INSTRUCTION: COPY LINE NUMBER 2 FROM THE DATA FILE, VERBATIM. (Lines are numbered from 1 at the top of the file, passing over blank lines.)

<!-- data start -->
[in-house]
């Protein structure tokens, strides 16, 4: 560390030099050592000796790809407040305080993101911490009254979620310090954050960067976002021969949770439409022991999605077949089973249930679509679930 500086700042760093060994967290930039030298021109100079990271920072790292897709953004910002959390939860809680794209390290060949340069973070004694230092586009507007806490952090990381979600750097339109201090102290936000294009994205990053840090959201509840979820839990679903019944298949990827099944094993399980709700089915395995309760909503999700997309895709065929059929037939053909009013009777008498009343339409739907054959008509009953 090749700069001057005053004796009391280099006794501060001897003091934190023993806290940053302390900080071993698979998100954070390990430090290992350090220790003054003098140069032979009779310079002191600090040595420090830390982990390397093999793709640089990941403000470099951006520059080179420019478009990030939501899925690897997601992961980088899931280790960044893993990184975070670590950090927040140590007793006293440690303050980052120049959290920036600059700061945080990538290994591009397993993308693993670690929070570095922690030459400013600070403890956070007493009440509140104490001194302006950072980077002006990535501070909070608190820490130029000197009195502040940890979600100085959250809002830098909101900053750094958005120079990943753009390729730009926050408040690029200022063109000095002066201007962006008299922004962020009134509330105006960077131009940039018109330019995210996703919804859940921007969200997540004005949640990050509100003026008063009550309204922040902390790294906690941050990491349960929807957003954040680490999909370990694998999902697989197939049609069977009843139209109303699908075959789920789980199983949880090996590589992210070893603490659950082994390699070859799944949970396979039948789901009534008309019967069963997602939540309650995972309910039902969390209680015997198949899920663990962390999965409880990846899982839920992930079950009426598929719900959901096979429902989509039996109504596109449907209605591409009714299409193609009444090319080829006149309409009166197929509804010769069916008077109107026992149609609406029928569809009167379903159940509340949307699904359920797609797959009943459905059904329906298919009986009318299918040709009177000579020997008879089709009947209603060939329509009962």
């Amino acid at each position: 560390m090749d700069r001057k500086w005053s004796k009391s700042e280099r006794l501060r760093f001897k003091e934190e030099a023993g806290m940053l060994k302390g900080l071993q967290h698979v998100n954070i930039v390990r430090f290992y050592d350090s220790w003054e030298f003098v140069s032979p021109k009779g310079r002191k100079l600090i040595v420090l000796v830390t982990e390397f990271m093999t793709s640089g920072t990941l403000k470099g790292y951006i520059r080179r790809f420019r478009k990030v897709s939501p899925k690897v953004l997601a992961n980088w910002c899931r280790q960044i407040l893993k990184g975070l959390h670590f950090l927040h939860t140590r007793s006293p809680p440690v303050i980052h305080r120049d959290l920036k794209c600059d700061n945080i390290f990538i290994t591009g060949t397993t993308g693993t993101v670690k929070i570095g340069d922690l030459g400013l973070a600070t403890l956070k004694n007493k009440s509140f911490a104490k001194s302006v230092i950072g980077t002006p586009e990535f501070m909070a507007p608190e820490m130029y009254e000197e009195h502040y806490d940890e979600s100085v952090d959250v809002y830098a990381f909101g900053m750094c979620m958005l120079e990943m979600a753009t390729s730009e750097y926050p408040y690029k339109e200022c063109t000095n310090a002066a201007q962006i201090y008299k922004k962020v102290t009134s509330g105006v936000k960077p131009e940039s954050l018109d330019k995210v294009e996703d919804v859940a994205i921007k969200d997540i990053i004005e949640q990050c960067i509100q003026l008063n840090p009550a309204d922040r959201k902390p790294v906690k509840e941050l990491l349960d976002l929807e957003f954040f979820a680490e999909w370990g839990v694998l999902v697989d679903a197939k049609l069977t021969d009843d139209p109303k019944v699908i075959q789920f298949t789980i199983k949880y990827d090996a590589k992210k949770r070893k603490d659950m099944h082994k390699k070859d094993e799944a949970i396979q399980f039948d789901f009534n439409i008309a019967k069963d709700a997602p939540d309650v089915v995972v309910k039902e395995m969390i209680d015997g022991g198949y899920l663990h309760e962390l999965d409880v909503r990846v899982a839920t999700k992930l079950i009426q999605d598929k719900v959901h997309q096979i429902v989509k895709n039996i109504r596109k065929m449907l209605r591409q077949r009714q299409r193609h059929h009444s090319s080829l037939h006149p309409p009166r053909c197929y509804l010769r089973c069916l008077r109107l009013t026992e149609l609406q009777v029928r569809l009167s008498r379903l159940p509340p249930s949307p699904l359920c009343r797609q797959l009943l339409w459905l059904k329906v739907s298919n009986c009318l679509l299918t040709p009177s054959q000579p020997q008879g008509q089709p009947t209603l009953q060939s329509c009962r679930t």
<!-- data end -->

């Protein structure tokens, strides 16, 4: 560390030099050592000796790809407040305080993101911490009254979620310090954050960067976002021969949770439409022991999605077949089973249930679509679930 500086700042760093060994967290930039030298021109100079990271920072790292897709953004910002959390939860809680794209390290060949340069973070004694230092586009507007806490952090990381979600750097339109201090102290936000294009994205990053840090959201509840979820839990679903019944298949990827099944094993399980709700089915395995309760909503999700997309895709065929059929037939053909009013009777008498009343339409739907054959008509009953 090749700069001057005053004796009391280099006794501060001897003091934190023993806290940053302390900080071993698979998100954070390990430090290992350090220790003054003098140069032979009779310079002191600090040595420090830390982990390397093999793709640089990941403000470099951006520059080179420019478009990030939501899925690897997601992961980088899931280790960044893993990184975070670590950090927040140590007793006293440690303050980052120049959290920036600059700061945080990538290994591009397993993308693993670690929070570095922690030459400013600070403890956070007493009440509140104490001194302006950072980077002006990535501070909070608190820490130029000197009195502040940890979600100085959250809002830098909101900053750094958005120079990943753009390729730009926050408040690029200022063109000095002066201007962006008299922004962020009134509330105006960077131009940039018109330019995210996703919804859940921007969200997540004005949640990050509100003026008063009550309204922040902390790294906690941050990491349960929807957003954040680490999909370990694998999902697989197939049609069977009843139209109303699908075959789920789980199983949880090996590589992210070893603490659950082994390699070859799944949970396979039948789901009534008309019967069963997602939540309650995972309910039902969390209680015997198949899920663990962390999965409880990846899982839920992930079950009426598929719900959901096979429902989509039996109504596109449907209605591409009714299409193609009444090319080829006149309409009166197929509804010769069916008077109107026992149609609406029928569809009167379903159940509340949307699904359920797609797959009943459905059904329906298919009986009318299918040709009177000579020997008879089709009947209603060939329509009962």